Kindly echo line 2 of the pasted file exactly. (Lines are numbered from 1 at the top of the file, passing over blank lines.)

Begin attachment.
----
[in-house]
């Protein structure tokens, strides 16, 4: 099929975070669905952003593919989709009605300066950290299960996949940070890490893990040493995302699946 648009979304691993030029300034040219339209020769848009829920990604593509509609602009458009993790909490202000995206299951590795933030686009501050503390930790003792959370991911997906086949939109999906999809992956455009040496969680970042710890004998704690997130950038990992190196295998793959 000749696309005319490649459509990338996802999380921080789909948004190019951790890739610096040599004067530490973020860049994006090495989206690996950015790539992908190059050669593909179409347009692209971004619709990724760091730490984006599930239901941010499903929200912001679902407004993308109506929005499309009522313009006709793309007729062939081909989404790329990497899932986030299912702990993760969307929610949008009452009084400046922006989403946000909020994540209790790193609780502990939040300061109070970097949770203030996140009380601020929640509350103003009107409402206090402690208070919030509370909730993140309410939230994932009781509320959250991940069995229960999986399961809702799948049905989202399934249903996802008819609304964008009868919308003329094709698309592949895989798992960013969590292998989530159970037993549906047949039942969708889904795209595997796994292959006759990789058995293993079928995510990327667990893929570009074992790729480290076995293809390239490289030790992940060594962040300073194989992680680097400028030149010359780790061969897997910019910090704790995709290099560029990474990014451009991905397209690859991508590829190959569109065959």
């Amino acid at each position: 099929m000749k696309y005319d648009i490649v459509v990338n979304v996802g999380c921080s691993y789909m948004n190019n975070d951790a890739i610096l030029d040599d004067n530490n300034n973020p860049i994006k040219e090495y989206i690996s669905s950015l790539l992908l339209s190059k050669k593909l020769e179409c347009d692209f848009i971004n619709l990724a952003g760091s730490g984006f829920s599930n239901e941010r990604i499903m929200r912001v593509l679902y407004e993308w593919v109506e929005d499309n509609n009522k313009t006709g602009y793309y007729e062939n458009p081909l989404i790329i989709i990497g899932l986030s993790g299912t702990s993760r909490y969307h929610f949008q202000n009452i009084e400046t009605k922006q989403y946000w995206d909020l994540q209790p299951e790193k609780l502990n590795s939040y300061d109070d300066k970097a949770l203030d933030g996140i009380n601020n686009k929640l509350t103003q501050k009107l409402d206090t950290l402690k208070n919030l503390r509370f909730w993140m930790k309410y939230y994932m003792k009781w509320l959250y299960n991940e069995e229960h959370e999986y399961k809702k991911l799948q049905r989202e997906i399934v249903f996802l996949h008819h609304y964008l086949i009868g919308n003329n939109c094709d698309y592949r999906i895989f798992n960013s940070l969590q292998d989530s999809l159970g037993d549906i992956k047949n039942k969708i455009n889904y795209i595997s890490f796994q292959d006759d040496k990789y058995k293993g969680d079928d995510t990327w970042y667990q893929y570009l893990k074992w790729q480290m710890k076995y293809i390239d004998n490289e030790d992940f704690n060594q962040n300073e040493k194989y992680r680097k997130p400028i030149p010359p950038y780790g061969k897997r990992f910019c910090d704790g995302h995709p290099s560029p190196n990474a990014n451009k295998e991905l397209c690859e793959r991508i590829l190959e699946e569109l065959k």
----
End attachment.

């Protein structure tokens, strides 16, 4: 099929975070669905952003593919989709009605300066950290299960996949940070890490893990040493995302699946 648009979304691993030029300034040219339209020769848009829920990604593509509609602009458009993790909490202000995206299951590795933030686009501050503390930790003792959370991911997906086949939109999906999809992956455009040496969680970042710890004998704690997130950038990992190196295998793959 000749696309005319490649459509990338996802999380921080789909948004190019951790890739610096040599004067530490973020860049994006090495989206690996950015790539992908190059050669593909179409347009692209971004619709990724760091730490984006599930239901941010499903929200912001679902407004993308109506929005499309009522313009006709793309007729062939081909989404790329990497899932986030299912702990993760969307929610949008009452009084400046922006989403946000909020994540209790790193609780502990939040300061109070970097949770203030996140009380601020929640509350103003009107409402206090402690208070919030509370909730993140309410939230994932009781509320959250991940069995229960999986399961809702799948049905989202399934249903996802008819609304964008009868919308003329094709698309592949895989798992960013969590292998989530159970037993549906047949039942969708889904795209595997796994292959006759990789058995293993079928995510990327667990893929570009074992790729480290076995293809390239490289030790992940060594962040300073194989992680680097400028030149010359780790061969897997910019910090704790995709290099560029990474990014451009991905397209690859991508590829190959569109065959």